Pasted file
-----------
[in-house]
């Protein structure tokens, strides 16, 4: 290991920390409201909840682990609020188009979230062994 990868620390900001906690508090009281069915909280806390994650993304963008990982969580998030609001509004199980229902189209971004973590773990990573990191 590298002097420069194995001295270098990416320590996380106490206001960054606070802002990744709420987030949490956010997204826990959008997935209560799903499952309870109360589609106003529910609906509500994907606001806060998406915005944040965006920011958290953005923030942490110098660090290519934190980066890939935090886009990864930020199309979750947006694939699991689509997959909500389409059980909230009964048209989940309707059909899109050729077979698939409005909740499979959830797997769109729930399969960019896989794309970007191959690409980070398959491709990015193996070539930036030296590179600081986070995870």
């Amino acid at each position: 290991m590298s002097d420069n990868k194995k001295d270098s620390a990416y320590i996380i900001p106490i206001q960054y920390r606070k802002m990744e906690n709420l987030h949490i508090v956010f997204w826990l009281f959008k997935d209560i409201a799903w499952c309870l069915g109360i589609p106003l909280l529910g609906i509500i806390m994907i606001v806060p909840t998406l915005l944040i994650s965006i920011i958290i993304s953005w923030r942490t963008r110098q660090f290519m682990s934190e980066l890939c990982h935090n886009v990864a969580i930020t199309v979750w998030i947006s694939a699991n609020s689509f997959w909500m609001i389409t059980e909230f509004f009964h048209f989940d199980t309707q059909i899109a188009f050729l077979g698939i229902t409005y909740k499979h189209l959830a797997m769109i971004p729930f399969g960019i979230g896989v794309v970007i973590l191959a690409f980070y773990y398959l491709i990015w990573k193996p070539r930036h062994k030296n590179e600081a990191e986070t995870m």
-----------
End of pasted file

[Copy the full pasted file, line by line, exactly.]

[in-house]
């Protein structure tokens, strides 16, 4: 290991920390409201909840682990609020188009979230062994 990868620390900001906690508090009281069915909280806390994650993304963008990982969580998030609001509004199980229902189209971004973590773990990573990191 590298002097420069194995001295270098990416320590996380106490206001960054606070802002990744709420987030949490956010997204826990959008997935209560799903499952309870109360589609106003529910609906509500994907606001806060998406915005944040965006920011958290953005923030942490110098660090290519934190980066890939935090886009990864930020199309979750947006694939699991689509997959909500389409059980909230009964048209989940309707059909899109050729077979698939409005909740499979959830797997769109729930399969960019896989794309970007191959690409980070398959491709990015193996070539930036030296590179600081986070995870």
């Amino acid at each position: 290991m590298s002097d420069n990868k194995k001295d270098s620390a990416y320590i996380i900001p106490i206001q960054y920390r606070k802002m990744e906690n709420l987030h949490i508090v956010f997204w826990l009281f959008k997935d209560i409201a799903w499952c309870l069915g109360i589609p106003l909280l529910g609906i509500i806390m994907i606001v806060p909840t998406l915005l944040i994650s965006i920011i958290i993304s953005w923030r942490t963008r110098q660090f290519m682990s934190e980066l890939c990982h935090n886009v990864a969580i930020t199309v979750w998030i947006s694939a699991n609020s689509f997959w909500m609001i389409t059980e909230f509004f009964h048209f989940d199980t309707q059909i899109a188009f050729l077979g698939i229902t409005y909740k499979h189209l959830a797997m769109i971004p729930f399969g960019i979230g896989v794309v970007i973590l191959a690409f980070y773990y398959l491709i990015w990573k193996p070539r930036h062994k030296n590179e600081a990191e986070t995870m």